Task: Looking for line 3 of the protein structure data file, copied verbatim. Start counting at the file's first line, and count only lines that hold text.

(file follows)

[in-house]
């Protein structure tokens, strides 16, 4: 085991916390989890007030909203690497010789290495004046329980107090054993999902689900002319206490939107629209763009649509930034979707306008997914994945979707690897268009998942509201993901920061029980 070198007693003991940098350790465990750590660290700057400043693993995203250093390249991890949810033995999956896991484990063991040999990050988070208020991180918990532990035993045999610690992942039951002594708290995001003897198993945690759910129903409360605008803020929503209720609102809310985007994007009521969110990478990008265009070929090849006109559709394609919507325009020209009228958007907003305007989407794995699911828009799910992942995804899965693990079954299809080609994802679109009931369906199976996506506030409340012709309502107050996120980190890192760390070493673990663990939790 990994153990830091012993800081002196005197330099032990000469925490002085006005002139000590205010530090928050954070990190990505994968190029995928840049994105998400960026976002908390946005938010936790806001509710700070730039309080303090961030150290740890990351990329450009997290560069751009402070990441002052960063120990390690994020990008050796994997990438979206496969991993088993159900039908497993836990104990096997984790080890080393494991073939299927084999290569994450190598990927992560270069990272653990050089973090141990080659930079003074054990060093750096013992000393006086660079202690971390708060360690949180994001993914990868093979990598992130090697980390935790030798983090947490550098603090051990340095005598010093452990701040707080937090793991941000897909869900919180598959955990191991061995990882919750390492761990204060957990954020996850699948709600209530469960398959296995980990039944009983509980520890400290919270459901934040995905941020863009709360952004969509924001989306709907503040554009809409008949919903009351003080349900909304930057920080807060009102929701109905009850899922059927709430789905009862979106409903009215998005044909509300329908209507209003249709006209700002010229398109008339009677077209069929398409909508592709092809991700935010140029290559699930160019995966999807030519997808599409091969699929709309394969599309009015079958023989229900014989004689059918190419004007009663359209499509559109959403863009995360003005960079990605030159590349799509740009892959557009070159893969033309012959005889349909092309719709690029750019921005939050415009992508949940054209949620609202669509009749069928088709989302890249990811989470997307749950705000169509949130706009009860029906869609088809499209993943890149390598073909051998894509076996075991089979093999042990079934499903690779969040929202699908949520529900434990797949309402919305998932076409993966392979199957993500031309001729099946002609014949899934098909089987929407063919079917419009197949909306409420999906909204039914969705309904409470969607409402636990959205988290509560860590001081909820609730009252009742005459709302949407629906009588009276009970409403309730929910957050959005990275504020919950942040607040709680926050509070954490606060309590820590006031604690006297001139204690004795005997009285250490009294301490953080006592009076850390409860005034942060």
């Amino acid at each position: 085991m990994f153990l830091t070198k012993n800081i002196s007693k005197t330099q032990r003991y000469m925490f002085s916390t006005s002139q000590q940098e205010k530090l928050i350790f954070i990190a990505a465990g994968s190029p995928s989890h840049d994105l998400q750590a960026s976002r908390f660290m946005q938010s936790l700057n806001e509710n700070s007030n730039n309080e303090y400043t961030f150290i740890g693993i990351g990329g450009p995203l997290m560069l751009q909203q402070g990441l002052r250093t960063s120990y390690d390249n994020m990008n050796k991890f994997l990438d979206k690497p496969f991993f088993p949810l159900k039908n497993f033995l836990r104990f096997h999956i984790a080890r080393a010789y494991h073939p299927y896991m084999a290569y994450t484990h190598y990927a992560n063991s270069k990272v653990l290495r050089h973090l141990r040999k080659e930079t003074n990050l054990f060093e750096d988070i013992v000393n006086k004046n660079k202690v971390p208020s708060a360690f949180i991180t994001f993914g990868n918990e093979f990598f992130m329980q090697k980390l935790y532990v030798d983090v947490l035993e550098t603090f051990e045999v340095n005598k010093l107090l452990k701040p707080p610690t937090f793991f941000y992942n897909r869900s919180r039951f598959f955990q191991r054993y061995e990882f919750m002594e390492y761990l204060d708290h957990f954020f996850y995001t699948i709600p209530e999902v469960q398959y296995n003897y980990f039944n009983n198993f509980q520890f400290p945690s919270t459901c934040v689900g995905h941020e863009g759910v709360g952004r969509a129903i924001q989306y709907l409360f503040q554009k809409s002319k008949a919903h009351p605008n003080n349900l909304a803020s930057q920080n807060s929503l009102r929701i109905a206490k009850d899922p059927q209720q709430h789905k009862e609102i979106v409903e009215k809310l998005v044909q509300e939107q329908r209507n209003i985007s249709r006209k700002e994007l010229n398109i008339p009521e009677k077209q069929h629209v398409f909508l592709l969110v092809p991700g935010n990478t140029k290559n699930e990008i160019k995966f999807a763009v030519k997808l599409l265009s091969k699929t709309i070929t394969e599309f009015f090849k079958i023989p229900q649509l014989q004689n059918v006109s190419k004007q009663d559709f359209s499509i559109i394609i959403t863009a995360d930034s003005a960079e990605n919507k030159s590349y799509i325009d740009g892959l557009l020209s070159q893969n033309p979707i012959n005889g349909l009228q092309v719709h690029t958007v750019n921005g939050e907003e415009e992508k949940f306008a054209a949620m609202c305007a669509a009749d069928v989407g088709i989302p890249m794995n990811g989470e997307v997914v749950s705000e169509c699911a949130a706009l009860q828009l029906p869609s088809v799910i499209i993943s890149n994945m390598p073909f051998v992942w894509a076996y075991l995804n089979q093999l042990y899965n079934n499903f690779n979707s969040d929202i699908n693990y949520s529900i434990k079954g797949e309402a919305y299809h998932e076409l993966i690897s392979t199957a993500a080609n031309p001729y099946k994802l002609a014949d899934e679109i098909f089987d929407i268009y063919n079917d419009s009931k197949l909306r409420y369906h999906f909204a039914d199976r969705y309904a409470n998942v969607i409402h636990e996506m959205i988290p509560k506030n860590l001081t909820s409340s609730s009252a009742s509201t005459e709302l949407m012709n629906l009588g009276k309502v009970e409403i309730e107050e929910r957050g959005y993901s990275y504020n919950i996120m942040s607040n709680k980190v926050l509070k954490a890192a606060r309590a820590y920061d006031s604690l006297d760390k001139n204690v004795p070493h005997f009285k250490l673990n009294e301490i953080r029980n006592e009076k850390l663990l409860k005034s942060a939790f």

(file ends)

């Amino acid at each position: 085991m990994f153990l830091t070198k012993n800081i002196s007693k005197t330099q032990r003991y000469m925490f002085s916390t006005s002139q000590q940098e205010k530090l928050i350790f954070i990190a990505a465990g994968s190029p995928s989890h840049d994105l998400q750590a960026s976002r908390f660290m946005q938010s936790l700057n806001e509710n700070s007030n730039n309080e303090y400043t961030f150290i740890g693993i990351g990329g450009p995203l997290m560069l751009q909203q402070g990441l002052r250093t960063s120990y390690d390249n994020m990008n050796k991890f994997l990438d979206k690497p496969f991993f088993p949810l159900k039908n497993f033995l836990r104990f096997h999956i984790a080890r080393a010789y494991h073939p299927y896991m084999a290569y994450t484990h190598y990927a992560n063991s270069k990272v653990l290495r050089h973090l141990r040999k080659e930079t003074n990050l054990f060093e750096d988070i013992v000393n006086k004046n660079k202690v971390p208020s708060a360690f949180i991180t994001f993914g990868n918990e093979f990598f992130m329980q090697k980390l935790y532990v030798d983090v947490l035993e550098t603090f051990e045999v340095n005598k010093l107090l452990k701040p707080p610690t937090f793991f941000y992942n897909r869900s919180r039951f598959f955990q191991r054993y061995e990882f919750m002594e390492y761990l204060d708290h957990f954020f996850y995001t699948i709600p209530e999902v469960q398959y296995n003897y980990f039944n009983n198993f509980q520890f400290p945690s919270t459901c934040v689900g995905h941020e863009g759910v709360g952004r969509a129903i924001q989306y709907l409360f503040q554009k809409s002319k008949a919903h009351p605008n003080n349900l909304a803020s930057q920080n807060s929503l009102r929701i109905a206490k009850d899922p059927q209720q709430h789905k009862e609102i979106v409903e009215k809310l998005v044909q509300e939107q329908r209507n209003i985007s249709r006209k700002e994007l010229n398109i008339p009521e009677k077209q069929h629209v398409f909508l592709l969110v092809p991700g935010n990478t140029k290559n699930e990008i160019k995966f999807a763009v030519k997808l599409l265009s091969k699929t709309i070929t394969e599309f009015f090849k079958i023989p229900q649509l014989q004689n059918v006109s190419k004007q009663d559709f359209s499509i559109i394609i959403t863009a995360d930034s003005a960079e990605n919507k030159s590349y799509i325009d740009g892959l557009l020209s070159q893969n033309p979707i012959n005889g349909l009228q092309v719709h690029t958007v750019n921005g939050e907003e415009e992508k949940f306008a054209a949620m609202c305007a669509a009749d069928v989407g088709i989302p890249m794995n990811g989470e997307v997914v749950s705000e169509c699911a949130a706009l009860q828009l029906p869609s088809v799910i499209i993943s890149n994945m390598p073909f051998v992942w894509a076996y075991l995804n089979q093999l042990y899965n079934n499903f690779n979707s969040d929202i699908n693990y949520s529900i434990k079954g797949e309402a919305y299809h998932e076409l993966i690897s392979t199957a993500a080609n031309p001729y099946k994802l002609a014949d899934e679109i098909f089987d929407i268009y063919n079917d419009s009931k197949l909306r409420y369906h999906f909204a039914d199976r969705y309904a409470n998942v969607i409402h636990e996506m959205i988290p509560k506030n860590l001081t909820s409340s609730s009252a009742s509201t005459e709302l949407m012709n629906l009588g009276k309502v009970e409403i309730e107050e929910r957050g959005y993901s990275y504020n919950i996120m942040s607040n709680k980190v926050l509070k954490a890192a606060r309590a820590y920061d006031s604690l006297d760390k001139n204690v004795p070493h005997f009285k250490l673990n009294e301490i953080r029980n006592e009076k850390l663990l409860k005034s942060a939790f």